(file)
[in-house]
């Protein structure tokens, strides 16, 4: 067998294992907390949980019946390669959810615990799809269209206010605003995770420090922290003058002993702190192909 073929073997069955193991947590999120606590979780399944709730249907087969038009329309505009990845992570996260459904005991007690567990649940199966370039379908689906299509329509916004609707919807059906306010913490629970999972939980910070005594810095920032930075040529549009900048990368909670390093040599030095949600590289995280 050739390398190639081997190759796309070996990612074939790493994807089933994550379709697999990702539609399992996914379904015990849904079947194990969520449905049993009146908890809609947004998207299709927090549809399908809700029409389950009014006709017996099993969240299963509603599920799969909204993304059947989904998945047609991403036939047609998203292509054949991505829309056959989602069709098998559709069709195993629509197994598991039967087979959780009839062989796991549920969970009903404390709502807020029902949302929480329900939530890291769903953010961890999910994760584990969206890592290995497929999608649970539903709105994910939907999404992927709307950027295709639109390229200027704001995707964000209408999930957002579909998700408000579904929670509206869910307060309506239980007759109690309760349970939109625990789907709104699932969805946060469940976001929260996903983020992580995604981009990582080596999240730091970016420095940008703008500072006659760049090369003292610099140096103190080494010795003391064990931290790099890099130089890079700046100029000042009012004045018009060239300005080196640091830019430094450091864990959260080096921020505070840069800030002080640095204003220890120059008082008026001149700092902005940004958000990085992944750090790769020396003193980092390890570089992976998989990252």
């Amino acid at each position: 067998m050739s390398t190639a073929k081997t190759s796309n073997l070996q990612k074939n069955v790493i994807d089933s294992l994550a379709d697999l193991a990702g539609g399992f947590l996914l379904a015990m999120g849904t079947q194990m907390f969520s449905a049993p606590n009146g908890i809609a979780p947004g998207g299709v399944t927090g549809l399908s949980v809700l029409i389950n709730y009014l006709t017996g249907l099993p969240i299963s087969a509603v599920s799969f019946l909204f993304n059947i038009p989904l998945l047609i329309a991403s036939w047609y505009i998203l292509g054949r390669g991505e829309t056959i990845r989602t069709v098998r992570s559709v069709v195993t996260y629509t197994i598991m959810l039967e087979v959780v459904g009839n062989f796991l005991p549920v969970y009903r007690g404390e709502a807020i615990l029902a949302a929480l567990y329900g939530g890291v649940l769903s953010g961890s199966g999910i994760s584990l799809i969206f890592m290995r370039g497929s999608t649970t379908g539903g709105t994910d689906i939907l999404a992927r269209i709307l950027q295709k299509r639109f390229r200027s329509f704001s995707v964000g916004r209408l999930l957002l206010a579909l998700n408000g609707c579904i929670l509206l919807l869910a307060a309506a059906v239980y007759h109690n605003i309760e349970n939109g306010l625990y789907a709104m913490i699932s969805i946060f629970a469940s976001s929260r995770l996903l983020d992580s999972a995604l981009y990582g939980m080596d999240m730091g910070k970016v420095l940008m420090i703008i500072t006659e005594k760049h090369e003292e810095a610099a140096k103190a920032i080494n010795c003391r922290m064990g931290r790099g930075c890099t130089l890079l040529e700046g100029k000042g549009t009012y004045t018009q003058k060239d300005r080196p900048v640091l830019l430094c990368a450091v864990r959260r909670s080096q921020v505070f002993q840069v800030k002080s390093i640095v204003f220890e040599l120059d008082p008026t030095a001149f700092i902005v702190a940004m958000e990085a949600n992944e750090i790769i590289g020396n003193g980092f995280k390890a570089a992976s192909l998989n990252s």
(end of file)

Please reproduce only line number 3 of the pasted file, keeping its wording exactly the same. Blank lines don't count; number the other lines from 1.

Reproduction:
């Amino acid at each position: 067998m050739s390398t190639a073929k081997t190759s796309n073997l070996q990612k074939n069955v790493i994807d089933s294992l994550a379709d697999l193991a990702g539609g399992f947590l996914l379904a015990m999120g849904t079947q194990m907390f969520s449905a049993p606590n009146g908890i809609a979780p947004g998207g299709v399944t927090g549809l399908s949980v809700l029409i389950n709730y009014l006709t017996g249907l099993p969240i299963s087969a509603v599920s799969f019946l909204f993304n059947i038009p989904l998945l047609i329309a991403s036939w047609y505009i998203l292509g054949r390669g991505e829309t056959i990845r989602t069709v098998r992570s559709v069709v195993t996260y629509t197994i598991m959810l039967e087979v959780v459904g009839n062989f796991l005991p549920v969970y009903r007690g404390e709502a807020i615990l029902a949302a929480l567990y329900g939530g890291v649940l769903s953010g961890s199966g999910i994760s584990l799809i969206f890592m290995r370039g497929s999608t649970t379908g539903g709105t994910d689906i939907l999404a992927r269209i709307l950027q295709k299509r639109f390229r200027s329509f704001s995707v964000g916004r209408l999930l957002l206010a579909l998700n408000g609707c579904i929670l509206l919807l869910a307060a309506a059906v239980y007759h109690n605003i309760e349970n939109g306010l625990y789907a709104m913490i699932s969805i946060f629970a469940s976001s929260r995770l996903l983020d992580s999972a995604l981009y990582g939980m080596d999240m730091g910070k970016v420095l940008m420090i703008i500072t006659e005594k760049h090369e003292e810095a610099a140096k103190a920032i080494n010795c003391r922290m064990g931290r790099g930075c890099t130089l890079l040529e700046g100029k000042g549009t009012y004045t018009q003058k060239d300005r080196p900048v640091l830019l430094c990368a450091v864990r959260r909670s080096q921020v505070f002993q840069v800030k002080s390093i640095v204003f220890e040599l120059d008082p008026t030095a001149f700092i902005v702190a940004m958000e990085a949600n992944e750090i790769i590289g020396n003193g980092f995280k390890a570089a992976s192909l998989n990252s």